Nostalgia - Psychological literature (bolster social bonds/connectedness…
Nostalgia - Psychological literature
bolster social bonds/connectedness (Wildschut et al., 2006)
More attachment security
greater compassion (Mikulincer et al., 2001)
altruism (Mikulincer, Shaver, Gillath, & Nitzberg, 2005)
Less attachment anxiety, avoidance
Interpersonal relationships/interpersonal competence
Three dimensions: initiation, self-disclosure and emotion support
self-esteem, then leads to optimism (Cheung et al., 2013)
inclusion of the outgroup in the self (IOGS), outgroup trust (Turner et al., 2013)
prejudice-reduction, outgroup attitudes
alleviated feelings of loneliness (Wildschut et al., 2010; X. Zhou et al., 2008)
increase positive self-regard (Wildschut et al., 2006)
self-reported self-esteem (Baldwin & Landau, 2014; Cheung et al., 2013; Wild- schut et al., 2006; Wildschut, Sedikides, Routledge, Arndt, & Cordaro, 2010).
implicit self-esteem (Vess, Arndt, Routledge, Sedikides, & Wildschut, 2012).
growth-oriented outcomes: growth-oriented self-perceptions and behavioral intentions (Baldwin & Landau, 2014).
generate positive affect (Wildschut et al., 2006)
perceived social support (Zhou et al., 2008)
feeling more loved and protected
secure attachment styles
affirm valued aspects of the self
to buffer self-threat (Wildschut et al., 2010)
implicit self- positivity and responses to self-esteem threats (Vess, Arndt, Routledge, Sedikides, & Wildschut, 2012)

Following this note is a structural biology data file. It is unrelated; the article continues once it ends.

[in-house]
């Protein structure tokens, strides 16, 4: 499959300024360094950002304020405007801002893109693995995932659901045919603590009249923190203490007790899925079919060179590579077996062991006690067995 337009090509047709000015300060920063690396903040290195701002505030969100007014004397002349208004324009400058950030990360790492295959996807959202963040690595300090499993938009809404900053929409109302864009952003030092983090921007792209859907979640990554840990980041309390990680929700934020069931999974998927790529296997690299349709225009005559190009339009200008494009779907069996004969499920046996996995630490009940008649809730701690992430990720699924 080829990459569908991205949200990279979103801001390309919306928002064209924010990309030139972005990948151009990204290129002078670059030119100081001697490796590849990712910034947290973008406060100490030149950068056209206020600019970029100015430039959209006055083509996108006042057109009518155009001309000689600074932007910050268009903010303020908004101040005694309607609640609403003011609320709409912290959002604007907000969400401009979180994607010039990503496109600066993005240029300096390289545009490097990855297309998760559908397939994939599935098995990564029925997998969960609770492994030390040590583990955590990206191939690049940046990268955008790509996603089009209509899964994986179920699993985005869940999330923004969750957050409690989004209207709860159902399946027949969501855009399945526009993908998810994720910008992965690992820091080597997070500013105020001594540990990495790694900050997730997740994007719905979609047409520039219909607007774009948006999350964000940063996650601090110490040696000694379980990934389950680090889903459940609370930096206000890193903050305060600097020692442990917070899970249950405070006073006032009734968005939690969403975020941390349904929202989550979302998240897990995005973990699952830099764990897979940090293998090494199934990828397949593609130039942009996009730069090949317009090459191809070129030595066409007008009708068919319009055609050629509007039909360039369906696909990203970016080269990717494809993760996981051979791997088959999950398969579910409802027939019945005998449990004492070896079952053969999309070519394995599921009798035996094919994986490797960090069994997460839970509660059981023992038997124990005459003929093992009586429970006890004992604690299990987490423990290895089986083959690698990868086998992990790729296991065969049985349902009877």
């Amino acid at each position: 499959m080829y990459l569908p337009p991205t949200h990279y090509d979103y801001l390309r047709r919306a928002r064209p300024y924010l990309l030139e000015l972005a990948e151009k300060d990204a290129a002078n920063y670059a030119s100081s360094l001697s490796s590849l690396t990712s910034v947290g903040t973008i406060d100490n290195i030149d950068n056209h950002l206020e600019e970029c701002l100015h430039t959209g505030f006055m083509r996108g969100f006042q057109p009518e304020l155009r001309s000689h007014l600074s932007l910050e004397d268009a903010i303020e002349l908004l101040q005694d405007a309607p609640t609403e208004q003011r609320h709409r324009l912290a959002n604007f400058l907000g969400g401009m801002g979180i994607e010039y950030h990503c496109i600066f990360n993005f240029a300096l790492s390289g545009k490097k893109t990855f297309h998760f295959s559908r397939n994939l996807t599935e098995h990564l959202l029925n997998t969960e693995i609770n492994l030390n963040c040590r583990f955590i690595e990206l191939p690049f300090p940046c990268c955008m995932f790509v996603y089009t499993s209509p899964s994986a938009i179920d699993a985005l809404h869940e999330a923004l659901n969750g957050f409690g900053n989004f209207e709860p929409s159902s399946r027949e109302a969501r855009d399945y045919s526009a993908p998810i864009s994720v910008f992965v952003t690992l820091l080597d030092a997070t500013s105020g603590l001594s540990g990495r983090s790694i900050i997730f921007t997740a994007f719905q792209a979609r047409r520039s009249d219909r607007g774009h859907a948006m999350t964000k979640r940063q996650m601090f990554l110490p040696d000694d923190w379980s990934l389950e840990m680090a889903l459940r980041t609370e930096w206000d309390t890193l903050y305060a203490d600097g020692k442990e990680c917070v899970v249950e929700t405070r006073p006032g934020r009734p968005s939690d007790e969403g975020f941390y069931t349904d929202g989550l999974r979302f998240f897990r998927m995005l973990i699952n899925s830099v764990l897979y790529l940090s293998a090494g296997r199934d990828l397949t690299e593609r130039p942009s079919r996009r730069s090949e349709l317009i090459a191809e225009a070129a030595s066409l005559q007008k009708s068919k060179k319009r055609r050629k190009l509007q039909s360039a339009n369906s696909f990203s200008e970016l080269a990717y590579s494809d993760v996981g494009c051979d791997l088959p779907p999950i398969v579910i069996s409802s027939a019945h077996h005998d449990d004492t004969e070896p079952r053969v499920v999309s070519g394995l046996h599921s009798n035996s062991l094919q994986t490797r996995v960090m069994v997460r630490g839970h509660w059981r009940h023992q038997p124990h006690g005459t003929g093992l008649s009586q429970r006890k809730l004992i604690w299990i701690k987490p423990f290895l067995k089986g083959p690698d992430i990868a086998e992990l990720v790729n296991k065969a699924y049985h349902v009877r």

increased accessibility of positive self-attributes
Reduced self-serving attributions
perceived emotional support competence (Wildschut et al., 2010)
feeling that life is meaningful and worth living,fair, and ordered (Routledge, Arndt, Wild- schut, Sedikides, Hart, Juhl, et al., 2011; Routledge, Wildschut, Sedikides, Juhl, & Arndt, 2012).
a psychological buffer - protect from self-relevant threats (Baldwin et al., 2015)
against self-esteem threats (Vess et al.
against threats to meaning (Routledge, Arndt, Sedikides, & Wildschut, 2008)
to buffer against intrinsic self-threat
perceived intrinsic self-expression and subjective well-being
existential function: as a defense against the threat of death awareness Routledge, Arndt, Sedikides, and Wild- schut (2008) and Juhl, Routledge, Arndt, Sedikides, and Wildschut (2010)
do not map on to the concept of well being (Baldwin et al., 2015)
reduced prejudice (Turner, Wildschut, & Sedikides, 2012; Turner, Wildschut, Sedikides, & Gheorghiu, 2013).
increased altruism and empathy (X. Zhou, Wildschut, Sedikides, Shi, & Feng, 2012)
Intrinsic self-expression (conceptualized: increased authenticity, reduced concern with meeting external standards of self worth (Baldwin et al., 2015)
accessibility of the intrinsic self-concept (Baldwin et al., 2015)
Reduces Extrinsic Focus (Vess et al. 2012)
psychological security (Baldwin & Landau, 2014)
perceptions of identity continuity (Sedikides, Wildschut, Gaertner, Routledge, & Arndt, 2008).
nostalgia’s restorative capacity
offsets loneliness through perceptions of social support (Zhou et al., 2008)
thwarts boredom by replenishing lost meaning in life (Van Tilburg et al., 2013)
Approach motivation (Stephan et al., 2014): curiosity, exploration, inspiration, and creativity
decreases boredom (W. A. P. van Tilburg et al., 2013)
increases perceptions of continuity between one’s past and present (Sedikides et al., 2013)
maintains subjective thermoregulatory comfort (Zhou, Wild- schut, Sedikides, Chen, et al., 2012)
openness to experience
creativity (van Tilburg et al., 2015)
social connectedness (Stephan et al., 2015)
inspiration (general and specific inspiration)
optimism about the future (Cheung et al., 2013
interpersonal behaviors and intergroup
Stuck in the past, look into future